Councillor gets fouling complaints

A dog owner responsibly cleans up after her dog - but there are many who are flouting the law.

A dog owner responsibly cleans up after her dog - but there are many who are flouting the law.

0
Have your say

Broughty Ferry councillor Kevin Cordell is demanding that dog owners act responsibly and clear up after their pets.

He told the Guide & Gazette: “The issue of dog fouling is one that is consistently raised by constituents and at community meetings. Just this week a constituent raised the issue with me that dog owners do not appear to be observing the dog exclusion zone on Broughty Ferry Beach.”

The Dog Fouling (Scotland) Act 2003 came into force on October 22, 2003. It created an offence for any person responsible for a dog, not to remove immediately and dispose of appropriately, any excrement after the dog has fouled.

Dog owners must clean up after their dog has fouled any public open space.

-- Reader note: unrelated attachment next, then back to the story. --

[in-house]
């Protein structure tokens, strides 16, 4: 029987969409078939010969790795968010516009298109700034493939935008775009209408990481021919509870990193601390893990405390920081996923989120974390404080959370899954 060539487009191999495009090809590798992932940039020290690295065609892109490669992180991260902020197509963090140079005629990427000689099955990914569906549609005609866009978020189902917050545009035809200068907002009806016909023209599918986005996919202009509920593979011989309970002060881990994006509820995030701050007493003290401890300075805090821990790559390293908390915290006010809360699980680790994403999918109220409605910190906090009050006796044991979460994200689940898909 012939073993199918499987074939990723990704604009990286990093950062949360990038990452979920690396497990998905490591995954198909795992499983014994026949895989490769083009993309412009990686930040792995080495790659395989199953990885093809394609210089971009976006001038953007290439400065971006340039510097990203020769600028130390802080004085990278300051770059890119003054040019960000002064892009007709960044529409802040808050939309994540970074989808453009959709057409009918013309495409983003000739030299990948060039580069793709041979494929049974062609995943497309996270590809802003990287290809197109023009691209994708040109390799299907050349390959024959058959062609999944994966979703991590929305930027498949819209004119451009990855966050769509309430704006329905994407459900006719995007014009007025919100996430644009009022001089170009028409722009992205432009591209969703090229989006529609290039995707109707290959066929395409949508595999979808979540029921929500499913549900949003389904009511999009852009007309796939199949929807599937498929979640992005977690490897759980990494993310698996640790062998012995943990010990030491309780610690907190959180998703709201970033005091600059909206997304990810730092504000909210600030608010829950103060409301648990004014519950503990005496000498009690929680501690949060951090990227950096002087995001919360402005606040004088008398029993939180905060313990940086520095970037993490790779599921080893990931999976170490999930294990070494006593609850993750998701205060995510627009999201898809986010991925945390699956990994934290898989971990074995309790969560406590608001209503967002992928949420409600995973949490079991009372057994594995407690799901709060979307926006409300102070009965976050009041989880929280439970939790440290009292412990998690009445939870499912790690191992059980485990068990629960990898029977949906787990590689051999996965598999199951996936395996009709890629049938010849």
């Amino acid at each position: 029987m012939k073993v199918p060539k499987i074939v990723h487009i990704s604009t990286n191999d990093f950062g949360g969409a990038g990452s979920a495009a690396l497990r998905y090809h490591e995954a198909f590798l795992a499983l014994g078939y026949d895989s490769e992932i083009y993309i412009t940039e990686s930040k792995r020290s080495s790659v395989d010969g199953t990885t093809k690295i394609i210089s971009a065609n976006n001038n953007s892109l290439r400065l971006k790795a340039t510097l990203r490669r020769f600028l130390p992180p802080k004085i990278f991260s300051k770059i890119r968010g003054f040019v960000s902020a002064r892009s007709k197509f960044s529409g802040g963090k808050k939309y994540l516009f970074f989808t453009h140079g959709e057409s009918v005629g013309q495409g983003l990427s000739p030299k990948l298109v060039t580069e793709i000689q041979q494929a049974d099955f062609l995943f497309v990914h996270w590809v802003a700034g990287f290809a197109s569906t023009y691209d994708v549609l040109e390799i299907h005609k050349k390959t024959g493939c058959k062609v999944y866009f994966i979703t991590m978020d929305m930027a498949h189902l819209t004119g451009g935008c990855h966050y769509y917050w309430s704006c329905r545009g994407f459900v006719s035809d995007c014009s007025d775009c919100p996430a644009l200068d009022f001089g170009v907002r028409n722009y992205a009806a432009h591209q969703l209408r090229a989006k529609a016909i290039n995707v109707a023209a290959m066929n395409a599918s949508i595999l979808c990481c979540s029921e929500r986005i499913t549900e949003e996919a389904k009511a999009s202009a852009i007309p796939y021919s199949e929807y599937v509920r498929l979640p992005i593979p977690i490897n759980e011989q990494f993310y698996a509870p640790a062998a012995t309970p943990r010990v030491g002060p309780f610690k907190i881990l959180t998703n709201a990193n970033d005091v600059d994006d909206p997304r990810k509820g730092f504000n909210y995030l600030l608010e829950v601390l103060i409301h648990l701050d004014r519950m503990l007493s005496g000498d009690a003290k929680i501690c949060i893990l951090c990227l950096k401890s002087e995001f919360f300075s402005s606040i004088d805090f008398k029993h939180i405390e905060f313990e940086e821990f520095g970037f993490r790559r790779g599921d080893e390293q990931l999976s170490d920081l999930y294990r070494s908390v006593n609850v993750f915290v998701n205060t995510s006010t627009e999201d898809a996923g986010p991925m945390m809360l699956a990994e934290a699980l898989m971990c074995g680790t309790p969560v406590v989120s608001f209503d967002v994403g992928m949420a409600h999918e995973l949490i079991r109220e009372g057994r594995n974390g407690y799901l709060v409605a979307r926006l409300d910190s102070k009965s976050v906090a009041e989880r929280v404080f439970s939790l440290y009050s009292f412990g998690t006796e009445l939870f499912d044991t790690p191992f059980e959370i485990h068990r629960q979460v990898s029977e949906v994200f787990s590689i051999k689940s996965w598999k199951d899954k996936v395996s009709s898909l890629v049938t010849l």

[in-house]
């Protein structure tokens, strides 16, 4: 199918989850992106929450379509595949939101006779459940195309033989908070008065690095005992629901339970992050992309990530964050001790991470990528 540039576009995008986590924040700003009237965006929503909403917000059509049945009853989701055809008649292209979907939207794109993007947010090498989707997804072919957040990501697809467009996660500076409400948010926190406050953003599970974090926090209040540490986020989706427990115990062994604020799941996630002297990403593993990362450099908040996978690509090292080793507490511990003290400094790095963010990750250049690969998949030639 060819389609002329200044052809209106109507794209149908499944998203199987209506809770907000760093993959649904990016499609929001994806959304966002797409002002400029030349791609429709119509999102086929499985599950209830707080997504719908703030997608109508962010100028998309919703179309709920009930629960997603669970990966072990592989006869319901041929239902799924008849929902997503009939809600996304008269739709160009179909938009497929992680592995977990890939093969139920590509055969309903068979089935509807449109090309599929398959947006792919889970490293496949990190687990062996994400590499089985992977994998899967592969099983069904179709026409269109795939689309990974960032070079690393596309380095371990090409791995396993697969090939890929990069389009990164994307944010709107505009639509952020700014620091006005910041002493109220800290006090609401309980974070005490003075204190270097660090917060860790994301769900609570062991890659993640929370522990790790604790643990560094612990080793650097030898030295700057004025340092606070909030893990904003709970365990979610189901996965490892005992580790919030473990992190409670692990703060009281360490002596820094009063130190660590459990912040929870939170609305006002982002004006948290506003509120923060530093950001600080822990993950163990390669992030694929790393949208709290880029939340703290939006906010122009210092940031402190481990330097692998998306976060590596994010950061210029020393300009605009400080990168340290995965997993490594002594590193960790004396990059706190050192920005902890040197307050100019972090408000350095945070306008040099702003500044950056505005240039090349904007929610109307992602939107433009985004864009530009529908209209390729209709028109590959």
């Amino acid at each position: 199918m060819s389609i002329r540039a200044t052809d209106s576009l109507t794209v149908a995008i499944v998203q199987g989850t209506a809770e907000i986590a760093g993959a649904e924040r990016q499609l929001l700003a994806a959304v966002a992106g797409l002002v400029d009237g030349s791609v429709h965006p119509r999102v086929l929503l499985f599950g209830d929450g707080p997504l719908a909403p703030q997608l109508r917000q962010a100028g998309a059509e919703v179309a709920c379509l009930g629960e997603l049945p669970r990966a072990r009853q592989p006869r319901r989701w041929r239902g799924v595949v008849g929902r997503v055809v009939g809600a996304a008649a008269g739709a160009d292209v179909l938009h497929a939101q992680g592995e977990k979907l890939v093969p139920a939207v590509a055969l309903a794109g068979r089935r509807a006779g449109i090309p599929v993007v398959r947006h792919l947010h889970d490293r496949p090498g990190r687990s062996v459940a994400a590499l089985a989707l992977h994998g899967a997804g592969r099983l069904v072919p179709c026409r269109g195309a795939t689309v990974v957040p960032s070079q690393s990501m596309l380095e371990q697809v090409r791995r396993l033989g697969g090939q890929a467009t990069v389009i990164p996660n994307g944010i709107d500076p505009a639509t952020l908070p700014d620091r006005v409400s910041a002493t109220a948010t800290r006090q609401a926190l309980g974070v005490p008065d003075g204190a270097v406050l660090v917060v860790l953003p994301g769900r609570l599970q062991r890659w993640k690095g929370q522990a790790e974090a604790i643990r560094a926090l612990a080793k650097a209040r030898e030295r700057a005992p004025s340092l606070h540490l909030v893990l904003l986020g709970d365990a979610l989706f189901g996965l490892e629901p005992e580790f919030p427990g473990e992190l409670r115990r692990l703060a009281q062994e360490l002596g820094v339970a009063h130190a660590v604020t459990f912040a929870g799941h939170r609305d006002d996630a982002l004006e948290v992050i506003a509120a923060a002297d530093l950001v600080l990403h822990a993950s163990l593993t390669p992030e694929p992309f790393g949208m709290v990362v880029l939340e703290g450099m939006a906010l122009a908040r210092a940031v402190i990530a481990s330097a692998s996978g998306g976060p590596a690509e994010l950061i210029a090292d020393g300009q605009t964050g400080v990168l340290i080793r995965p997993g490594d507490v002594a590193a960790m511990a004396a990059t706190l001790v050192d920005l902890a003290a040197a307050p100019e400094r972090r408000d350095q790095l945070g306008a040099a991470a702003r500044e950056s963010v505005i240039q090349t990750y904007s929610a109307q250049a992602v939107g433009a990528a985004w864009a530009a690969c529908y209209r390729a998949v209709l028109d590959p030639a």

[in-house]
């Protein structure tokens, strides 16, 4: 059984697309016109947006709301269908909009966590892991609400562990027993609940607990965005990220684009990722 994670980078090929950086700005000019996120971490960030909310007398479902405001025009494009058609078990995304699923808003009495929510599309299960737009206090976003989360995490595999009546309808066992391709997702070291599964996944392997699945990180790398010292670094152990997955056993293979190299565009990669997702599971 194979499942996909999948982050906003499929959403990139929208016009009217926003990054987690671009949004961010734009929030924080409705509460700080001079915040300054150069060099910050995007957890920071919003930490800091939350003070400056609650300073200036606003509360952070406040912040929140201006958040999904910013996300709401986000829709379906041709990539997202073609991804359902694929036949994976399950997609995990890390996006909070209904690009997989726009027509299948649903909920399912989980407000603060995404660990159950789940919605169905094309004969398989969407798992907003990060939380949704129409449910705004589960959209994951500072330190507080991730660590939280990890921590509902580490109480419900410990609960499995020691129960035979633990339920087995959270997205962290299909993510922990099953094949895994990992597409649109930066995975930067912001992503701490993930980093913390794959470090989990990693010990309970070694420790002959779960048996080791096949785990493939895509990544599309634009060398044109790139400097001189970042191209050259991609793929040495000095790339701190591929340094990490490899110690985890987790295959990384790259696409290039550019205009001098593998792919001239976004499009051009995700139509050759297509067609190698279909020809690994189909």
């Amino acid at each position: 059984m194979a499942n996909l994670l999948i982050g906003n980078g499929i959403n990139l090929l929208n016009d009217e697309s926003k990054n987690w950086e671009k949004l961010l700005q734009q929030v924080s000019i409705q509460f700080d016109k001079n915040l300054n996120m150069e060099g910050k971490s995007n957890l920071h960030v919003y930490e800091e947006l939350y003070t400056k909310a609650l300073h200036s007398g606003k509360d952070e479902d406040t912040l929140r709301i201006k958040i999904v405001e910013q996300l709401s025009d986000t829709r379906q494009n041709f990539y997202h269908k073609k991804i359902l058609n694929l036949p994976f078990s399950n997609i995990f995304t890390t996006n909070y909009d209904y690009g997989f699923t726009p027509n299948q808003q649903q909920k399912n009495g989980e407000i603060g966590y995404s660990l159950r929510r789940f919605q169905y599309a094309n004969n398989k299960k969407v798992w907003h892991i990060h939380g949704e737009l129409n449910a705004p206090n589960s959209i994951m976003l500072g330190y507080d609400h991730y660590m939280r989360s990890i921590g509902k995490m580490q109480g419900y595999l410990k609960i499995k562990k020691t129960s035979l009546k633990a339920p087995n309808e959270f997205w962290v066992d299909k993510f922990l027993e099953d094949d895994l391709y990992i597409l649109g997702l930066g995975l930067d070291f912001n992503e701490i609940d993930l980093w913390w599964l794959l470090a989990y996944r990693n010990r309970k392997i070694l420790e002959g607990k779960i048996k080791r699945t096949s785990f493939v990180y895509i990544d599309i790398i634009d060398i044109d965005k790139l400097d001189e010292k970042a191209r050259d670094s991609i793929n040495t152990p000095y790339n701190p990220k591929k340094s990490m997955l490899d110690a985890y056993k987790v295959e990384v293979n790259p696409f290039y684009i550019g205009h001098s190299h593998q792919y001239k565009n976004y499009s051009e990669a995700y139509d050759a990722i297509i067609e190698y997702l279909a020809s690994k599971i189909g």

Dundee City Council currently issues around four million dog bags a year which are available from council offices as well as many other outlets throughout the city.

Councillor Cordell continued: “In my ward, dog bags are available at Broughty library and the veterinary surgeries. There are numerous dog bins and signage throughout the parks and along the beach.

“However, a small minority of irresponsible dog owners still flaunt the rules. There should be no excuse for leaving dog mess on our streets, parks and beaches.”

Under current legislation, anyone found failing to clean up after their dog will receive a fixed penalty of £40, rising to £60 if not paid within 28 days. Police Officers can also issue these penalties.

Councillor Cordell concluded: “The facilities to dispose of waste are there, the penalties are in place to punish those who continue to foul our streets and green areas yet a small minority continue to act as though the rules do not apply to them.

“Broughty Beach and the local parks are award winning assets and I am sure everyone wants them to stay that way.”